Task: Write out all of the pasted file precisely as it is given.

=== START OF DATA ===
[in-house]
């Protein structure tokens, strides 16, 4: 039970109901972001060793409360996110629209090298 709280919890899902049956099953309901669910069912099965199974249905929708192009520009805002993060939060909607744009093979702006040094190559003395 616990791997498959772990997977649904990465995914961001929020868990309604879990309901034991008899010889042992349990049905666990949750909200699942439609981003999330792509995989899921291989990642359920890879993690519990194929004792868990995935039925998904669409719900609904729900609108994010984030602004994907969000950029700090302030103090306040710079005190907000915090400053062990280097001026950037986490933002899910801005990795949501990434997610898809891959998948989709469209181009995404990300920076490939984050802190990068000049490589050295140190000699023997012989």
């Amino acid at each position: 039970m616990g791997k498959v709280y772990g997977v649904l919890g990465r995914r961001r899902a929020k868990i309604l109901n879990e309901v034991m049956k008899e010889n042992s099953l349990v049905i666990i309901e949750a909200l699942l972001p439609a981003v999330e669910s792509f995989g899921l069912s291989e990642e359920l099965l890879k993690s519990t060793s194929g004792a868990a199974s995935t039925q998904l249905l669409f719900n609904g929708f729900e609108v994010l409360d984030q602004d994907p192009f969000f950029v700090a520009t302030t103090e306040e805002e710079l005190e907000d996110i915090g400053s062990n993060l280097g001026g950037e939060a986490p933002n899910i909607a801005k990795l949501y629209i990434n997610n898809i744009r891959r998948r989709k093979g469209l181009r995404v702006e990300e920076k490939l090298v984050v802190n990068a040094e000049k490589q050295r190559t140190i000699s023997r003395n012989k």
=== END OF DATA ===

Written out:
[in-house]
């Protein structure tokens, strides 16, 4: 039970109901972001060793409360996110629209090298 709280919890899902049956099953309901669910069912099965199974249905929708192009520009805002993060939060909607744009093979702006040094190559003395 616990791997498959772990997977649904990465995914961001929020868990309604879990309901034991008899010889042992349990049905666990949750909200699942439609981003999330792509995989899921291989990642359920890879993690519990194929004792868990995935039925998904669409719900609904729900609108994010984030602004994907969000950029700090302030103090306040710079005190907000915090400053062990280097001026950037986490933002899910801005990795949501990434997610898809891959998948989709469209181009995404990300920076490939984050802190990068000049490589050295140190000699023997012989």
């Amino acid at each position: 039970m616990g791997k498959v709280y772990g997977v649904l919890g990465r995914r961001r899902a929020k868990i309604l109901n879990e309901v034991m049956k008899e010889n042992s099953l349990v049905i666990i309901e949750a909200l699942l972001p439609a981003v999330e669910s792509f995989g899921l069912s291989e990642e359920l099965l890879k993690s519990t060793s194929g004792a868990a199974s995935t039925q998904l249905l669409f719900n609904g929708f729900e609108v994010l409360d984030q602004d994907p192009f969000f950029v700090a520009t302030t103090e306040e805002e710079l005190e907000d996110i915090g400053s062990n993060l280097g001026g950037e939060a986490p933002n899910i909607a801005k990795l949501y629209i990434n997610n898809i744009r891959r998948r989709k093979g469209l181009r995404v702006e990300e920076k490939l090298v984050v802190n990068a040094e000049k490589q050295r190559t140190i000699s023997r003395n012989k």